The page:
Using the Graphics Window
The Graphics window provides interactive visualization of the geometry, mesh, and results of your model in the COMSOL Multiphysics® software. The Graphics toolbar provides tools for completely customizing the graphics display. This functionality includes changing the view of your model; zooming in and out of the graphics display; and controlling other visualization options, such as lighting, transparency, or wireframe rendering. The functionality available depends on the spatial dimension of your model component as well as what node is currently selected in the Model Builder window.
Fundamental Graphics Window Operations
Watch the video below and follow along with your own model, or this exercise file, to learn how to use the functionality available through the Graphics window and toolbar during the model building process.
Using the View Node, Camera Node, and Shortcuts for Custom Visualizations of Your Models
There are many shortcuts you can use to control the camera and view angles to create great graphics of your simulation. The techniques shown here will help you produce graphics to visualize and present your work more easily.
Using the View Node
Even if you have spent plenty of time creating geometry, setting up models, and solving studies, there are many tools for arranging the graphics of your model that you may not have utilized yet.
The View node is one of the most important features in the graphics tools. This node is in the Model Builder window under Definitions. A single View node is automatically added when you create the first component in a model, but you can add more than one by right-clicking the Definitions node and choosing View. Having multiple View nodes lets you set up different perspectives of your model component’s geometry, which you can display in your results, and switch between them as needed. In the View node, you may also add and remove different types of lights and change their colors and positions.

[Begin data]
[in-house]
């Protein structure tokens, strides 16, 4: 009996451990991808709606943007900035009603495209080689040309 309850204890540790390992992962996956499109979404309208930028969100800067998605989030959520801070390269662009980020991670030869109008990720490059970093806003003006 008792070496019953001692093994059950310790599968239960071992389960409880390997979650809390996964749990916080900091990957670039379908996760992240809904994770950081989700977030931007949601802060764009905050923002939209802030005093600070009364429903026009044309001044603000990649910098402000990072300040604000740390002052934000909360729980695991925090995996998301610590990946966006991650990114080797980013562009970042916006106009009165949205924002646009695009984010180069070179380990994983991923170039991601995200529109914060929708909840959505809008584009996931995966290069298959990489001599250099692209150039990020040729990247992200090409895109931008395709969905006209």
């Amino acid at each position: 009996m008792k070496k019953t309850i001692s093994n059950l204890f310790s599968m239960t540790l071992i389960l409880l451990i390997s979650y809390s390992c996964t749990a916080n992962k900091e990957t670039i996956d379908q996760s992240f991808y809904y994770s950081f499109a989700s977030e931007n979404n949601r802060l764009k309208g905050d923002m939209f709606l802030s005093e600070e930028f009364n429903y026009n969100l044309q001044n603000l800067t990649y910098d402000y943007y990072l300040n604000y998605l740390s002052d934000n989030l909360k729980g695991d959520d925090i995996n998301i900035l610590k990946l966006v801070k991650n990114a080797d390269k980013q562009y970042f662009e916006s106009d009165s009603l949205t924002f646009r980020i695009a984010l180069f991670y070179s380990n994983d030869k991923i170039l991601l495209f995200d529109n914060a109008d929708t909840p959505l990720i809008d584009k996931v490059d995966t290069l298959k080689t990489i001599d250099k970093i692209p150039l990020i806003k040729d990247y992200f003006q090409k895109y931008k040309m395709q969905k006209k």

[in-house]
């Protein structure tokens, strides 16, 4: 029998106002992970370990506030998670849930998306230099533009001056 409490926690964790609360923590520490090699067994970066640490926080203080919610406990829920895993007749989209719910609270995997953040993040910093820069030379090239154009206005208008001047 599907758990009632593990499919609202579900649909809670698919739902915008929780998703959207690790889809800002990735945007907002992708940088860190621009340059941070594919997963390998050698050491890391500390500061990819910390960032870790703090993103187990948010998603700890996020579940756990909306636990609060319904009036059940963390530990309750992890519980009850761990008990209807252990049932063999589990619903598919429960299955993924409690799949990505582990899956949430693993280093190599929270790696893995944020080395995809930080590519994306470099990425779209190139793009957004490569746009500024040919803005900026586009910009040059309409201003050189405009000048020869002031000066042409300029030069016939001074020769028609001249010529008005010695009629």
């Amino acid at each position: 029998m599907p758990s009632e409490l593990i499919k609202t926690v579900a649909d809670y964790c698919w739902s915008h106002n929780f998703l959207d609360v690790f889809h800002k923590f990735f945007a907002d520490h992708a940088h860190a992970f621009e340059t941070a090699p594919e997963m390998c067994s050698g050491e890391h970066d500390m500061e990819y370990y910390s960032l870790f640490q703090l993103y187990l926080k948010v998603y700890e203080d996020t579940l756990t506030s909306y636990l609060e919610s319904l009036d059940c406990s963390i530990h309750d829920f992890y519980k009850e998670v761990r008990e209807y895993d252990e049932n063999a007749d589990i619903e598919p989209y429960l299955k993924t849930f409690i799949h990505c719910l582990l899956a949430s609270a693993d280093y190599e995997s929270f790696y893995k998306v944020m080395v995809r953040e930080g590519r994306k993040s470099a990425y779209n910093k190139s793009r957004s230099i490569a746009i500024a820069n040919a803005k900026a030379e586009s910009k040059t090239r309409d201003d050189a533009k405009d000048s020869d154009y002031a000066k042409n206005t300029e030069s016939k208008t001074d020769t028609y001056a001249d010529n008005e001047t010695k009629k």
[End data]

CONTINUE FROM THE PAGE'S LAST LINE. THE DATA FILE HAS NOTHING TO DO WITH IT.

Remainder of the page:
The View node in the model tree and the View Settings window.
In the View settings, you can control certain general effects (shown above), such as the overall light intensity, transparency, and whether a grid or coordinate system is shown.
Using the Camera
One of the many useful features of the View node is the camera. The Camera settings control the angle, position, zoom, and perspective of the camera, which correspondingly changes the view of the component geometry displayed in the Graphics window. Using the mouse and keyboard shortcuts that control the position of the camera is one of the most efficient ways to set up a good shot. One way to imagine the camera is to picture a physical camera sitting in front of the component geometry — the scene. When you look at the object, you are looking straight through the camera’s viewfinder at the scene, which is displayed in the Graphics window.
This means that when you move something in the Graphics window, you are actually moving the camera, not the geometry itself, unless you are performing a geometry operation. Here’s what the Camera settings look like:
The Settings window for the Camera node.
Let’s run through a few of the settings shown above.
- Zoom angle
- This is exactly what it sounds like; the Zoom angle setting controls the zoom of the camera lens.
- This refers to the location of the camera, not the geometry object or scene. For instance, in the earlier image, the camera is located at coordinates (-3, -4, 3).
- This sets the target location, or where the camera is “looking”. For instance, a target of (0, 0, 0) means that the camera is aimed directly at the point (0, 0, 0).
- Another way to think about this setting is that it creates an axis through the center of the camera and the Target coordinates.
- Up Vector